Football: Hotly disputed decisions put video technology under fire

Referee Milorad Mazic ended up cautioning Chile's Gonzalo Jara (No. 18) after a video review of his challenge on Germany's Timo Werner.
Referee Milorad Mazic ended up cautioning Chile's Gonzalo Jara (No. 18) after a video review of his challenge on Germany's Timo Werner.PHOTO: REUTERS

ST PETERSBURG • Fifa's controversial video assistant referee (VAR) technology was once again under the spotlight on Sunday.

Chile's Gonzalo Jara remained on the pitch despite landing an elbow in German striker Timo Werner's face during a second-half challenge in the Confederations Cup final.

The foul was brought to the attention of the Serbian referee, Milorad Mazic, who reviewed the footage from the touchline but only cautioned Jara.

Former Liverpool and Aston Villa striker Stan Collymore tweeted: "Should have been a red for Jara. Wonder if the pause gave the ref the thought 'let's keep 11 v 11 in a final'. Can't be anything else!"

Former Arsenal defender Lee Dixon said the system was a "shambles", saying on ITV: "If you look at sports that use VAR, we're the laughing stock."

The system involves two video assistant referees watching the action remotely and then drawing the match referee's attention to officiating mistakes.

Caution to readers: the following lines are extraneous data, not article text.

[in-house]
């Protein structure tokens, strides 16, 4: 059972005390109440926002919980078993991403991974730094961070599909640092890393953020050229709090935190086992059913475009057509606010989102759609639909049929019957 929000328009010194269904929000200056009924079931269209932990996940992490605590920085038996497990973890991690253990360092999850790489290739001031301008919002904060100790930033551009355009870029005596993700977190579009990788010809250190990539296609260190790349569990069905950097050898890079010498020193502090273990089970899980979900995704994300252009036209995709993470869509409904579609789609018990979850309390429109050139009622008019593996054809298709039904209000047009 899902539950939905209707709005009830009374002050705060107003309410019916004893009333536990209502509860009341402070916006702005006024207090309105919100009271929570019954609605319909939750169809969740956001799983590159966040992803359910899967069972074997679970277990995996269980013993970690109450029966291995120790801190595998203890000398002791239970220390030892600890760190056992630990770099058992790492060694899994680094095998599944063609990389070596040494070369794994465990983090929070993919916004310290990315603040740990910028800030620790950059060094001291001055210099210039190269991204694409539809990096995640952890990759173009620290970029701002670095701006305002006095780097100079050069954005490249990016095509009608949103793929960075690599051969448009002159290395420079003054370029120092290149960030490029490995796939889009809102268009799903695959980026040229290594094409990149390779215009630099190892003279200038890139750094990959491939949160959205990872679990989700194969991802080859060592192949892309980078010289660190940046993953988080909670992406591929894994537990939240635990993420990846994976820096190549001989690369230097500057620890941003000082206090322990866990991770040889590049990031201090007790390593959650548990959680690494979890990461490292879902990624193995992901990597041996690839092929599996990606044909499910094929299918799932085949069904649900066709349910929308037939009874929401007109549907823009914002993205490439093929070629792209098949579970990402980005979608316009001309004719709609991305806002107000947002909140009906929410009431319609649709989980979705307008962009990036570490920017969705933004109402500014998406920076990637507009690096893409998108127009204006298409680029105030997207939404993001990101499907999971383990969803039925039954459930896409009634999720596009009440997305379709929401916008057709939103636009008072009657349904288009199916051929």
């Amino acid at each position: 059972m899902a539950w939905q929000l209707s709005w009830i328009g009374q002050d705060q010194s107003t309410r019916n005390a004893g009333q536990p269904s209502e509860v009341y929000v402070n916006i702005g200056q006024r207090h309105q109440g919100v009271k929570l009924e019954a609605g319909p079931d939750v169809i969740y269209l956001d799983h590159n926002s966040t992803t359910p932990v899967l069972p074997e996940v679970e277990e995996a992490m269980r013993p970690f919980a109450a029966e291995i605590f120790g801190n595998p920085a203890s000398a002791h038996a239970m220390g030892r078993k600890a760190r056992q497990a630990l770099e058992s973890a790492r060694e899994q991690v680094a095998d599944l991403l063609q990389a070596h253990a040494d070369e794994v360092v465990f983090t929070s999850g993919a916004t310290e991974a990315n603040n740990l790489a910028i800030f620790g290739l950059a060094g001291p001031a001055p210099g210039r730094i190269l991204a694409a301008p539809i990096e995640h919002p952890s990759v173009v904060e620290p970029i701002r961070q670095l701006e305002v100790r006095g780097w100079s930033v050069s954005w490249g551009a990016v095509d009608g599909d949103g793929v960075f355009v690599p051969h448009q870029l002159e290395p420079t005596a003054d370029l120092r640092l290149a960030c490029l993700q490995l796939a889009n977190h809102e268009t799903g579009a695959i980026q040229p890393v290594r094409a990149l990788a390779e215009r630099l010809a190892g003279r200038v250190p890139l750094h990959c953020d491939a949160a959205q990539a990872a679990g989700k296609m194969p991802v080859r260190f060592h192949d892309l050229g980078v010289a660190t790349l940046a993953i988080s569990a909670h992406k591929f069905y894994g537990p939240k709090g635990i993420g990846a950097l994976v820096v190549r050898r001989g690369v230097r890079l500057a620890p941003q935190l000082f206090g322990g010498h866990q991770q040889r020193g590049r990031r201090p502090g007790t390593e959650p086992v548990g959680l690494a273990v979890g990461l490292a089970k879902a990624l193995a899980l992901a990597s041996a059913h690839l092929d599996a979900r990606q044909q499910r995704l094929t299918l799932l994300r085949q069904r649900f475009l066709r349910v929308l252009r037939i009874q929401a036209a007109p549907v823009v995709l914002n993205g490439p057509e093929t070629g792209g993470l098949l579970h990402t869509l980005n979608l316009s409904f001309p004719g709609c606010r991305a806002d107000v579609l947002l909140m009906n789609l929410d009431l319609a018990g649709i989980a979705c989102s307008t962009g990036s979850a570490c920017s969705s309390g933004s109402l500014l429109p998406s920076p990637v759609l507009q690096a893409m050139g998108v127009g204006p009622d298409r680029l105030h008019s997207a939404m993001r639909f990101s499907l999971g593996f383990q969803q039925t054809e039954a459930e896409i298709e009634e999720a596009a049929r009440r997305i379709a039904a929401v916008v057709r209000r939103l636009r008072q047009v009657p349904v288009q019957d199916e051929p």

It was not the first controversy stemming from the use of VAR at the tournament. During Germany's 3-1 group-stage win against Cameroon, referee Wilmar Roldan needed two reviews to send off the correct Cameroon player.

Chile were also denied a legitimate-looking goal after video review in their 2-0 group-stage win against Cameroon, and it was again used at the end of the same match to overturn a linesman's offside call and award Chile a goal.

The VAR has been criticised for the time needed to make decisions. There has also been debate about which circumstances it should be used for as some close calls are decided without consulting it .

In the group stage, six "game-changing decisions" were made using VAR, with another 29 "major incidents" - according to Fifa head referee Massimo Busacca. That equates to 35 times it was used in 12 games, noted the BBC.

There were occasions where the technology proved beneficial. For instance, Pepe thought he had given Portugal the lead in their opening game with Mexico, but the referee ruled it out correctly for offside after consulting the VAR.

Fifa president Gianni Infantino has signalled that he is in favour of introducing VARs at next year's World Cup, although he conceded the system needs to be improved.

"Nothing is standing in the way of using VARs (at the World Cup)," he said. "So far it has been successful. We are learning, we are improving, we are continuing the tests.

"We need to work still on some of the details, on the communication and the speed of the decisions being taken."

Football's law-making body, Ifab, is expected to decide next March whether to allow VARs to become part of the game on a permanent basis.


A version of this article appeared in the print edition of The Straits Times on July 04, 2017, with the headline 'Hotly disputed decisions put video technology under fire'. Print Edition | Subscribe